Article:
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School of Languages, Linguistics and Film

Linguistics Guest Speaker Seminar | Heather Burnett (CNRS-Université Paris Diderot)

6 February 2019

Time: 4:30 - 6:00pm
Venue: ArtsTwo 2.17

A persona-based semantics for slurs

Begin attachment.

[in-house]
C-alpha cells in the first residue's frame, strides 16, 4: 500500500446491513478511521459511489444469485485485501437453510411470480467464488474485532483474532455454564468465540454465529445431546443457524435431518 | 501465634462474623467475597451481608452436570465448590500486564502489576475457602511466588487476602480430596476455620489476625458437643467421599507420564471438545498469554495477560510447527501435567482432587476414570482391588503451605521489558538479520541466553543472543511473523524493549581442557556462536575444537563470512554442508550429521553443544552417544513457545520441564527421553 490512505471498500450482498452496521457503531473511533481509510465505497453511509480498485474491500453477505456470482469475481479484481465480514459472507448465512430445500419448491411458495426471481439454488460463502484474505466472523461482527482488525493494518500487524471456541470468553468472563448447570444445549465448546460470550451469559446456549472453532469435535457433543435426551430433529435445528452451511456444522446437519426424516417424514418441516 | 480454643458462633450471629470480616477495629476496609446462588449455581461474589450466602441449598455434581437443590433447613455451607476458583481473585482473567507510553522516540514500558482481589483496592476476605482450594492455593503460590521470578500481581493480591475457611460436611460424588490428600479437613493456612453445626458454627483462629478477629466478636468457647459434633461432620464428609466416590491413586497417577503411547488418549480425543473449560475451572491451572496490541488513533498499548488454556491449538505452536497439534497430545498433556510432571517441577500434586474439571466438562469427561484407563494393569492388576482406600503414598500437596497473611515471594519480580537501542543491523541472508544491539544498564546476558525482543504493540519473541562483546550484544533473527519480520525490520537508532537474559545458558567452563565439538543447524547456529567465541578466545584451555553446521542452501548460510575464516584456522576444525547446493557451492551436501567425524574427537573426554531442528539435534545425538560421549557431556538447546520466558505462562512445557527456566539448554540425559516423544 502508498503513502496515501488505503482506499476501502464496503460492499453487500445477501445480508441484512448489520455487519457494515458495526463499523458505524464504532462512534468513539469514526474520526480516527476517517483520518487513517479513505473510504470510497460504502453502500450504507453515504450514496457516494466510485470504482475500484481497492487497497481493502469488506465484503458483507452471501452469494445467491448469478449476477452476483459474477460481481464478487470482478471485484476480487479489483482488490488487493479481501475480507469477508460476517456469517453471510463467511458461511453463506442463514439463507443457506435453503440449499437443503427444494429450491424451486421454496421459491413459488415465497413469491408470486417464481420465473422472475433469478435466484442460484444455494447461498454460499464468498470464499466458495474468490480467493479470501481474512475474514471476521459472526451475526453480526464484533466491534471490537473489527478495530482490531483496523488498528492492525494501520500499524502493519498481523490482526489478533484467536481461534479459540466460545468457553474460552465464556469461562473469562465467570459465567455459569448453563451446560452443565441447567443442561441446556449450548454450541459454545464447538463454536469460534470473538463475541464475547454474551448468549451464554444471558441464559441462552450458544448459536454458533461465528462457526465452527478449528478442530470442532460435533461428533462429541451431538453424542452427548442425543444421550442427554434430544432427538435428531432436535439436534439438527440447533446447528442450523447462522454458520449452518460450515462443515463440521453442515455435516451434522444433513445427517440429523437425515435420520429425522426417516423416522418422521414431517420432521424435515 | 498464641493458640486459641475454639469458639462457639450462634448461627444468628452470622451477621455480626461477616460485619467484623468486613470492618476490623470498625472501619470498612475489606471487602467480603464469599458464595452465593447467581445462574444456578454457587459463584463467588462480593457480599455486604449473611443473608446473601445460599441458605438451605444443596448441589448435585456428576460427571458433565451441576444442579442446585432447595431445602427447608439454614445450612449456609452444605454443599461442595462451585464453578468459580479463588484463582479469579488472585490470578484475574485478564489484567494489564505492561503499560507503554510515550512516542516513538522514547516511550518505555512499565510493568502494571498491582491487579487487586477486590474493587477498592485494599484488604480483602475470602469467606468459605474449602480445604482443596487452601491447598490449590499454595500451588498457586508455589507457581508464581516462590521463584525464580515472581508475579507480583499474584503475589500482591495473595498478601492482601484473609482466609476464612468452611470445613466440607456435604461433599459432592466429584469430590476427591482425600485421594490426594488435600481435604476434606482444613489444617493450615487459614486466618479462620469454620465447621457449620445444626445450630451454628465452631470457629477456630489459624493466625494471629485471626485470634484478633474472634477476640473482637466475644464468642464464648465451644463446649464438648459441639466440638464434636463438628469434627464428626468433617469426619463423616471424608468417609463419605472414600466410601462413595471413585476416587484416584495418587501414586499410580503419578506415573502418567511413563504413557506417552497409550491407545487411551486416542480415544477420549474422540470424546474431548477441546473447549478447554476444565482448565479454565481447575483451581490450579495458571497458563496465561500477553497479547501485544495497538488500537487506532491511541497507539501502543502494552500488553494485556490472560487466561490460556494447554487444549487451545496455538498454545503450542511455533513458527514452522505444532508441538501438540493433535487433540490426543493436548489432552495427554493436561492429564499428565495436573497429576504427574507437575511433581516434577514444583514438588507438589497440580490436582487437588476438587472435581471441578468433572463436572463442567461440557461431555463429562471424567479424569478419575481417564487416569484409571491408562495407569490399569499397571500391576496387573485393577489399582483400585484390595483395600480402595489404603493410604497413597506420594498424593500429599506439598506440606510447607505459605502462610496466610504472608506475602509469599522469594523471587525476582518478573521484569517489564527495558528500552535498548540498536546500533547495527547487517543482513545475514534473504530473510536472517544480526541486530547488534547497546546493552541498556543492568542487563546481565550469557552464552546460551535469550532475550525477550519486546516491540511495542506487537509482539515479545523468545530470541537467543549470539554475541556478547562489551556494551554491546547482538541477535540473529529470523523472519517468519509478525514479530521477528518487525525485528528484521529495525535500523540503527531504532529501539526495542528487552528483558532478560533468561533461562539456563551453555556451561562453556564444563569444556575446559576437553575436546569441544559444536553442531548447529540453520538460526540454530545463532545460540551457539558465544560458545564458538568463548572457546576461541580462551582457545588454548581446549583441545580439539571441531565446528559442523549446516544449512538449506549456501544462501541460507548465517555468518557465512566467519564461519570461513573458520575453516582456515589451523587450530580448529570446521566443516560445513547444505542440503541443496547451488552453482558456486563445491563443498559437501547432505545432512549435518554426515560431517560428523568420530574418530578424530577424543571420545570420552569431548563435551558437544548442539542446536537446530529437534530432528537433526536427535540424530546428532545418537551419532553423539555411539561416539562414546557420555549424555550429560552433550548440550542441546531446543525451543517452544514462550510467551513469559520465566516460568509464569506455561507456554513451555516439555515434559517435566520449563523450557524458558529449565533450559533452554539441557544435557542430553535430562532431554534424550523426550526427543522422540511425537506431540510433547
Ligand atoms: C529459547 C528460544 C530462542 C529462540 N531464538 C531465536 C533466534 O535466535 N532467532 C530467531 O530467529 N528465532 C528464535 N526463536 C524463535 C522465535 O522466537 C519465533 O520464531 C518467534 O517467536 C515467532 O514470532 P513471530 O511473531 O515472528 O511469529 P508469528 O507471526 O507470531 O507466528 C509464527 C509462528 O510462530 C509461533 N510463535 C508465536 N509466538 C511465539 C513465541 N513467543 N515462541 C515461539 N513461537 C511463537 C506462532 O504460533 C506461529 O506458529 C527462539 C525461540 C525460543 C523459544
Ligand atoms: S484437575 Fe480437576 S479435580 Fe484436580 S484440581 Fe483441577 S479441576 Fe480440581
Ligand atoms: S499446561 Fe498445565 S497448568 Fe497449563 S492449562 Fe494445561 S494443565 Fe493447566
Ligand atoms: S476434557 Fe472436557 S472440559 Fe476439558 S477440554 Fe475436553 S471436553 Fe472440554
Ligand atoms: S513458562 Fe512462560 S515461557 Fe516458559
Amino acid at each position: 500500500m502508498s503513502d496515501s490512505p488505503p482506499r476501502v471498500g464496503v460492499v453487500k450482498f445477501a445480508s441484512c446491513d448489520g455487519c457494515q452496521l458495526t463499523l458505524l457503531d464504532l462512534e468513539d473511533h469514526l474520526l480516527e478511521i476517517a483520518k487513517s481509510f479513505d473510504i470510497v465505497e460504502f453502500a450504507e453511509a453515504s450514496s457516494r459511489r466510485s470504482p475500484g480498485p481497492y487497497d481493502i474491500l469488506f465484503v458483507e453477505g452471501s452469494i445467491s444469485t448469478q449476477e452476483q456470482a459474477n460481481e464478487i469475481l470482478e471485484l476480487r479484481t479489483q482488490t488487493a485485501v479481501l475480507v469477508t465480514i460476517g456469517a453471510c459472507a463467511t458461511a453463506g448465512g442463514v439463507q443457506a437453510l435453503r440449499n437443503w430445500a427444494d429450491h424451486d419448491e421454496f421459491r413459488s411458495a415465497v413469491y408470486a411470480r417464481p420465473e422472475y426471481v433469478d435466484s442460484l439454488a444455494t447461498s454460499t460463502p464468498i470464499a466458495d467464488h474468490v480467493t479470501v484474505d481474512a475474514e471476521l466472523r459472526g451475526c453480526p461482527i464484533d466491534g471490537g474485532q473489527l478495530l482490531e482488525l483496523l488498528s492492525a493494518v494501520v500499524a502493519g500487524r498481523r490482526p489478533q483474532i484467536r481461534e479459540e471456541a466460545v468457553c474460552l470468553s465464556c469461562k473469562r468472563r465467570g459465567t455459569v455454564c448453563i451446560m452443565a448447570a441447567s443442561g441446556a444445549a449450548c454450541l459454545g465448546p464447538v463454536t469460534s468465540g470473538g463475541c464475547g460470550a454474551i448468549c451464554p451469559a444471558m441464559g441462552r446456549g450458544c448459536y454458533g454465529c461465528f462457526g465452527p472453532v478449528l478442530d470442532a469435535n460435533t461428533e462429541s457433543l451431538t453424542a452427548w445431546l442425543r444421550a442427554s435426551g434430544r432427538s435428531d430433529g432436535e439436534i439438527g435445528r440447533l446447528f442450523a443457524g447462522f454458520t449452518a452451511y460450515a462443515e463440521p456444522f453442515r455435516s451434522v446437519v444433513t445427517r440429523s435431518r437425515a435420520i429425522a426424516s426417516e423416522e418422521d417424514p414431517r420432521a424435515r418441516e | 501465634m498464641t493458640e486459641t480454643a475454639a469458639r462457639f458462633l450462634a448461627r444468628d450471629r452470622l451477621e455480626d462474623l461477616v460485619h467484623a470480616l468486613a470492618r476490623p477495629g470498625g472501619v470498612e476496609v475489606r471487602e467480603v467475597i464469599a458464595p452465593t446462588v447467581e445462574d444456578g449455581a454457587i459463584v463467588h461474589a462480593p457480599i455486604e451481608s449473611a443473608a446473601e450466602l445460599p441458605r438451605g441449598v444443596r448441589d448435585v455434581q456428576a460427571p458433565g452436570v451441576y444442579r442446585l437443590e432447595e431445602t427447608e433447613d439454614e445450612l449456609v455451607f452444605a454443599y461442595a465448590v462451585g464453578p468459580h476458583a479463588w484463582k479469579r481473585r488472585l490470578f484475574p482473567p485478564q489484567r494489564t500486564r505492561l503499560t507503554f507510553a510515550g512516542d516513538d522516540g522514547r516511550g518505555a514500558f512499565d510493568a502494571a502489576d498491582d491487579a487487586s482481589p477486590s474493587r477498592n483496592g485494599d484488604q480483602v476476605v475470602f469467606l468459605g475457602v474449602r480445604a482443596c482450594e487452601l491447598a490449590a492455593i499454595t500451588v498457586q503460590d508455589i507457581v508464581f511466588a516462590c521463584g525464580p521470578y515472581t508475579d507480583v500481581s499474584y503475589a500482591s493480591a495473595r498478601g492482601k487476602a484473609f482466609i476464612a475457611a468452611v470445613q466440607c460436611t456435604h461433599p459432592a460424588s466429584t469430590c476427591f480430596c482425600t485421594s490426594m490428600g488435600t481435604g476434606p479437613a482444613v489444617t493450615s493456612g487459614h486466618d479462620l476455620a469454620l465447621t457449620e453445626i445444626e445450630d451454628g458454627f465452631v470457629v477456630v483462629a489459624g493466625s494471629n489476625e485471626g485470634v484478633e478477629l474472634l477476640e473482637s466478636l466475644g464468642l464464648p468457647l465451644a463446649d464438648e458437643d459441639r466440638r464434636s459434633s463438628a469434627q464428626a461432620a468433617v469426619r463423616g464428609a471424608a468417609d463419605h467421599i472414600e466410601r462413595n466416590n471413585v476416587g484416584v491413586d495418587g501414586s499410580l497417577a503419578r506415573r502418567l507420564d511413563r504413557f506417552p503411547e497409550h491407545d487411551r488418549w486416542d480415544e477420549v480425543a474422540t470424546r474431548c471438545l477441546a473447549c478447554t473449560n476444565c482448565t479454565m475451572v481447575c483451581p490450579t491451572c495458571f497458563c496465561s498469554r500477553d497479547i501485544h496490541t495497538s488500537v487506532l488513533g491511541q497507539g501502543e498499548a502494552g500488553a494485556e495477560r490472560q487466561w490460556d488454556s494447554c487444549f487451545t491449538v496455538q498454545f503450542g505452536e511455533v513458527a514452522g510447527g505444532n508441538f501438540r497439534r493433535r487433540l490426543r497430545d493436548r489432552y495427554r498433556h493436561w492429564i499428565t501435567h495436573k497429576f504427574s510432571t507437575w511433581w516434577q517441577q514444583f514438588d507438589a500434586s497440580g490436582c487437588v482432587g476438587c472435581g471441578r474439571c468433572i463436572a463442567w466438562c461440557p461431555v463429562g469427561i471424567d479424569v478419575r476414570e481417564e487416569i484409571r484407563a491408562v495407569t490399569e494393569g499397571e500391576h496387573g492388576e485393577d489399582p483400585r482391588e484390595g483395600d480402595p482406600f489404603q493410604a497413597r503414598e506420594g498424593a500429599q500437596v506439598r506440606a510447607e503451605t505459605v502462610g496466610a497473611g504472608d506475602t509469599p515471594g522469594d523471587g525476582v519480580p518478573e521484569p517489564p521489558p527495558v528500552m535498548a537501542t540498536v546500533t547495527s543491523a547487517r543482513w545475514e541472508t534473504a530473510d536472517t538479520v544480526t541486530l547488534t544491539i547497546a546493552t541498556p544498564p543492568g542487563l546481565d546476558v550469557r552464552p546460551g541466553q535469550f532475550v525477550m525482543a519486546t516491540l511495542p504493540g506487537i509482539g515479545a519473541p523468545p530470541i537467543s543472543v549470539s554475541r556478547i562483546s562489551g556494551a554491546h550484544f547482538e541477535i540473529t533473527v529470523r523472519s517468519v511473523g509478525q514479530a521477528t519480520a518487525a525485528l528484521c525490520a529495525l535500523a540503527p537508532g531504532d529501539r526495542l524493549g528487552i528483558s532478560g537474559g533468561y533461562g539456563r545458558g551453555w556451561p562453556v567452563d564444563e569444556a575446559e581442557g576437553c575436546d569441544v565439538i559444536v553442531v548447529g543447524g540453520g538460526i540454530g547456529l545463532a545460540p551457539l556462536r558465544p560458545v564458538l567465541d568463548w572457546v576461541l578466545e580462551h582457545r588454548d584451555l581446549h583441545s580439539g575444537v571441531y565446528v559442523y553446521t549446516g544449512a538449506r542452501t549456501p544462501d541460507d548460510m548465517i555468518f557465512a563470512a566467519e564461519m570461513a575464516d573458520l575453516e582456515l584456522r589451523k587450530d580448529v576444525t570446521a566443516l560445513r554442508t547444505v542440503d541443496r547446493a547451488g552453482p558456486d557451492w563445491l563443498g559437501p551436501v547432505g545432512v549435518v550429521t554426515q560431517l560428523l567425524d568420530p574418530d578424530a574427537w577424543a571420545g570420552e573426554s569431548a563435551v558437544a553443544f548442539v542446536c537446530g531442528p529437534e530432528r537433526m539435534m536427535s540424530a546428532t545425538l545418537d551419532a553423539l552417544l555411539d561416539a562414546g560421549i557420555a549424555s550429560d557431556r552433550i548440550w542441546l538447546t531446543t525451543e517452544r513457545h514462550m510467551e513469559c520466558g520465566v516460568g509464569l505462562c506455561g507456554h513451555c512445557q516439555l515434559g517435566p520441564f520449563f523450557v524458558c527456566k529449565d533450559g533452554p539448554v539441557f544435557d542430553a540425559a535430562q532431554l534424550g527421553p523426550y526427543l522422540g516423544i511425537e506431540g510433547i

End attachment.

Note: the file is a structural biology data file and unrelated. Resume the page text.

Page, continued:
In this presentation, I present a new style of semantic analysis for slurs: linguistic expressions used to denigrate individuals based on some aspects of their identity. As an illustration, I will focus on one slur in particular: dyke, which is generally considered to be a derogatory term for lesbians. I argue that current research on these terms is limited in (at least) two ways: firstly, I argue not enough attention has been paid to the use of dyke by members of the target group, who can often use it in an non-insulting manner; secondly, I argue not enough attention has been paid to the use of the "neutral" form, lesbian, which is generally treated as having a simple, clear meaning, such as "engage[s] in same-sex sex" (Jeshion, 2013, 312). Following McConnell-Ginet (2002), I argue that the semantics of lesbian is actually quite complex, and that taking into account all the uses of both dyke and lesbian requires a new semantics and pragmatics for both terms. Building on work in Third Wave variationist sociolinguistics (such as Zhang 2005, Podesva 2007 and Eckert 2008), I propose that dyke and lesbian are associated with different sets of personae: abstract identities or stereotypes. Dyke is associated with an anti-mainstream persona, which the vast majority of speakers views negatively (see also Jones 2012); whereas, lesbian is associated with a mainstream persona, which many speakers view favourably. I show how we can develop an explicit characterization of speaker/listener ideologies using tools from formal semantics, specifically Gärdenfors (2000, 2014)'s Conceptual Spaces framework, and I propose that that the semantic puzzles associated with dyke and lesbian can be resolved through the combination of an explicit theory of these personae in Conceptual Spaces and a theory of how listeners' beliefs about their interlocutors' ideologies affect utterance interpretation, developed in a game-theoretic framework such as Frank & Goodman (2012).

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